Bronchial and bronchiolar fibrosis in rats exposed to 2,3-pentanedione vapors: implications for bronchiolitis obliterans in humans.
2,3-Pentanedione (PD) is a component of artificial butter flavorings. The use of PD is increasing since diacetyl, a major butter flavorant, was associated with bronchiolitis obliterans (BO) in workers and has been removed from many products. Because the toxicity of inhaled PD is unknown, these studies were conducted to characterize the toxicity of inhaled PD across a range of concentrations in rodents. Male and female Wistar-Han rats and B6C3F1 mice were exposed to 0, 50, 100, or 200 ppm PD 6 h/d, 5 d/wk for up to 2 wk. Bronchoalveolar lavage fluid (BALF) was collected after 1, 3, 5, and 10 exposures, and histopathology was evaluated after 12 exposures. MCP-1, MCP-3, CRP, FGF-9, fibrinogen, and OSM were increased 2- to 9-fold in BALF of rats exposed for 5 and 10 days to 200 ppm. In mice, only fibrinogen was increased after 5 exposures to 200 ppm. The epithelium lining the respiratory tract was the site of toxicity in all mice and rats exposed to 200 ppm. Significantly, PD also caused both intraluminal and intramural fibrotic airway lesions in rats. The histopathological and biological changes observed in rats raise concerns that PD inhalation may cause BO in exposed humans.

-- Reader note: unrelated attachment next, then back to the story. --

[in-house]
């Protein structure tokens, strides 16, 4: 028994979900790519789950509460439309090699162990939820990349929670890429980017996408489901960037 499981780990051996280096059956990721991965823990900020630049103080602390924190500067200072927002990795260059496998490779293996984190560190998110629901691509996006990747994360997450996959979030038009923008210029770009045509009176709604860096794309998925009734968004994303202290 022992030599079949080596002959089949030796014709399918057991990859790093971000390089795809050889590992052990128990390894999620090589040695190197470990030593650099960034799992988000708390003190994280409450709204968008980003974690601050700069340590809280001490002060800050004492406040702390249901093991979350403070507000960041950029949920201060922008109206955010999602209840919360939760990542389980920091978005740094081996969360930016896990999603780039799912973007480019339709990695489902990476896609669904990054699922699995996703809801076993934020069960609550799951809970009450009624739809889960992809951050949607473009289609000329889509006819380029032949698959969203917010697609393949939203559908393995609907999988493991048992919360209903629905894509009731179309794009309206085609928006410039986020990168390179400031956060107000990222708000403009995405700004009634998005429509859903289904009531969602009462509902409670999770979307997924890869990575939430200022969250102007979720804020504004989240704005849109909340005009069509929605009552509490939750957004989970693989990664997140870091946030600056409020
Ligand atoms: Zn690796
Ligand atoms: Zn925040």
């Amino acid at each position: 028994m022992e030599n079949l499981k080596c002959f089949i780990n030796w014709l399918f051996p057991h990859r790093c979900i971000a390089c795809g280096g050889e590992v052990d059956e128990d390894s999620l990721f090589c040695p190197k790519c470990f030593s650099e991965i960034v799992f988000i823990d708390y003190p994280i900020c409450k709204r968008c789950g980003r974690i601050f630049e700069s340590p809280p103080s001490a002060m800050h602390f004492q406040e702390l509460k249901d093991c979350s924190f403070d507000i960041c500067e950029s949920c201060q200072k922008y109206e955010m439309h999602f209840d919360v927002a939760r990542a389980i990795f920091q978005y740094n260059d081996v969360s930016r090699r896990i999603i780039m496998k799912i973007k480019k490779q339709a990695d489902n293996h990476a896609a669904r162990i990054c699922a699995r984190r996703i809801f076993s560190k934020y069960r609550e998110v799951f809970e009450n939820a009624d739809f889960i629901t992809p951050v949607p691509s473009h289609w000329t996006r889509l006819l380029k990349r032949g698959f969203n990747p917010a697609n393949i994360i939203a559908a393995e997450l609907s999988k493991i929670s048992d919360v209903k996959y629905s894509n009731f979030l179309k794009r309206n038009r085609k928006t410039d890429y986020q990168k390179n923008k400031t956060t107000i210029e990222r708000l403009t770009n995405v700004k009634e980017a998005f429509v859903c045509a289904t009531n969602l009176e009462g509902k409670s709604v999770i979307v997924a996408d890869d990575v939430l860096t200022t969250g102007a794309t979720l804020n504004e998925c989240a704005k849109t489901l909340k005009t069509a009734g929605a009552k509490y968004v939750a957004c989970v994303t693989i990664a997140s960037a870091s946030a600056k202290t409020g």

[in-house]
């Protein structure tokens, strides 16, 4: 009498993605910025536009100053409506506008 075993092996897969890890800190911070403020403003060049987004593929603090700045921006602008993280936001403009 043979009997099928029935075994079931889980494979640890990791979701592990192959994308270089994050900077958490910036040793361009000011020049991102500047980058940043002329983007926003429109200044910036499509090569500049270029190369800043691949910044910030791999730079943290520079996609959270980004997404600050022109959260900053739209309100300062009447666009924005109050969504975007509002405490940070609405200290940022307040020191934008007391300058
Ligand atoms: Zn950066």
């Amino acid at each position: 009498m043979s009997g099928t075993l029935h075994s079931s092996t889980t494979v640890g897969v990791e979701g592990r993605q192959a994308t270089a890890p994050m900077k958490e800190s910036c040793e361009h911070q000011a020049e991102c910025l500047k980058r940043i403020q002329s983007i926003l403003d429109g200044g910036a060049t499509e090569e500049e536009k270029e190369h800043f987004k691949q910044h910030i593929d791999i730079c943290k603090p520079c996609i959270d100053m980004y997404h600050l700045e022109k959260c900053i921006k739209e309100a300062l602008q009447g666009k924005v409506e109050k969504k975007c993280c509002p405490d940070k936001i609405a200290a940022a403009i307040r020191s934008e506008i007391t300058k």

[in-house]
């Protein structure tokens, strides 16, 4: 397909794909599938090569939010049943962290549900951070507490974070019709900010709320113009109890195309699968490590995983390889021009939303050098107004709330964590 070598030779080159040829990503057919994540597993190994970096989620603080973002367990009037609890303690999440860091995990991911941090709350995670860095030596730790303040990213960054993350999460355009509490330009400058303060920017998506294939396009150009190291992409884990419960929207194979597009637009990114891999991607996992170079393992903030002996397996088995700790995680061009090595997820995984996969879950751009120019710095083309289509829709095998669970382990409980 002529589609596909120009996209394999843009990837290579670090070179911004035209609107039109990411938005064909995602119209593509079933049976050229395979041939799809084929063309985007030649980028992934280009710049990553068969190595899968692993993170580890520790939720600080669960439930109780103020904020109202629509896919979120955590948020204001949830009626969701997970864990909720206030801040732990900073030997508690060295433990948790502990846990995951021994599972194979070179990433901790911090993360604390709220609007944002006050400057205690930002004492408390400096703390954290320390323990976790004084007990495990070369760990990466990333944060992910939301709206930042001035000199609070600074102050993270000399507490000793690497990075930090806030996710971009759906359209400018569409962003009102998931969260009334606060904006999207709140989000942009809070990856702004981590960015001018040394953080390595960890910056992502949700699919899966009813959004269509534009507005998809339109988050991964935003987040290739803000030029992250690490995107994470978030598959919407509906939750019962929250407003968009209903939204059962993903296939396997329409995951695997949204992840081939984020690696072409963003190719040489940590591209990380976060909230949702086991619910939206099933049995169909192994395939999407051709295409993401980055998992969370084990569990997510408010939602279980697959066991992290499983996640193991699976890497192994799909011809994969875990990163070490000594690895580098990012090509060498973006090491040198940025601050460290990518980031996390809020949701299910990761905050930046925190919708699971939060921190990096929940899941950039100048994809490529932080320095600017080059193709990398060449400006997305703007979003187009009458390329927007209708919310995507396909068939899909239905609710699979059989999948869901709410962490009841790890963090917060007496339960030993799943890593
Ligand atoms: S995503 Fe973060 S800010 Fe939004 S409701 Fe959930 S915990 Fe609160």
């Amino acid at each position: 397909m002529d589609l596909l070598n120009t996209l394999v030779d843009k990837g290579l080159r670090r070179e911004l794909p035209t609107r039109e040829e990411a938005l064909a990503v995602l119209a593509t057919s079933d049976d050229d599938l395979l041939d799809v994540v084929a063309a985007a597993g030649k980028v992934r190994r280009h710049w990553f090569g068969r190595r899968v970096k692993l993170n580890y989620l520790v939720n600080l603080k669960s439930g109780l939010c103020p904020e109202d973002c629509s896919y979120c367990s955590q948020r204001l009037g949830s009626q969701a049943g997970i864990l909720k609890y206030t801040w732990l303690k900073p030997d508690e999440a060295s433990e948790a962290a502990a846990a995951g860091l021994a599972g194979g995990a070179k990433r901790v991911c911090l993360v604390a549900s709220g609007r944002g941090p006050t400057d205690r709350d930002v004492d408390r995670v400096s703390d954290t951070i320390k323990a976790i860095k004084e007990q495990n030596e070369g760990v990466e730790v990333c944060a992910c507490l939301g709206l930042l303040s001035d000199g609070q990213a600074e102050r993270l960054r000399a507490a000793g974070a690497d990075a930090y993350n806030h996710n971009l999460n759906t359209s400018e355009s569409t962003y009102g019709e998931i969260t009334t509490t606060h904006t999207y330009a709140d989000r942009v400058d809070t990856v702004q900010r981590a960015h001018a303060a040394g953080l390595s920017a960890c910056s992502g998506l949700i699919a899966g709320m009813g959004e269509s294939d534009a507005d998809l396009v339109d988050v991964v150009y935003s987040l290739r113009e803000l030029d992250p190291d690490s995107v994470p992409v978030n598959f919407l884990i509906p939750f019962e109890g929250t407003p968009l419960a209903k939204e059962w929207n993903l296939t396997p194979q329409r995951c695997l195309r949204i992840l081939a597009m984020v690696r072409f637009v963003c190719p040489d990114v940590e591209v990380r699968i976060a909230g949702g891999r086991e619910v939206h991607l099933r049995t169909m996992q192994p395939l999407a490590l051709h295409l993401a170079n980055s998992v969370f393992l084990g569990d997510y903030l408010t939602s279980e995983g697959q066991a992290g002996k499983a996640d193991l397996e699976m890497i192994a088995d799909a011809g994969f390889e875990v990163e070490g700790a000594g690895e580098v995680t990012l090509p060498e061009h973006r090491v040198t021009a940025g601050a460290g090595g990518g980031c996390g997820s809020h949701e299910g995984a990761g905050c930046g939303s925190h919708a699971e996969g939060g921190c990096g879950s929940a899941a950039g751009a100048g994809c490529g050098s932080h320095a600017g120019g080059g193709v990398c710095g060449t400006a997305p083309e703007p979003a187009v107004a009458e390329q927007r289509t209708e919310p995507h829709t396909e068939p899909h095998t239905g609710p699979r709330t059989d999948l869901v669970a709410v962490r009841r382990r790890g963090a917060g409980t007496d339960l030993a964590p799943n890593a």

Morgan, DL; Jokinen, MP; Price, HC; Gwinn, WM; Palmer, SM; Flake, GP
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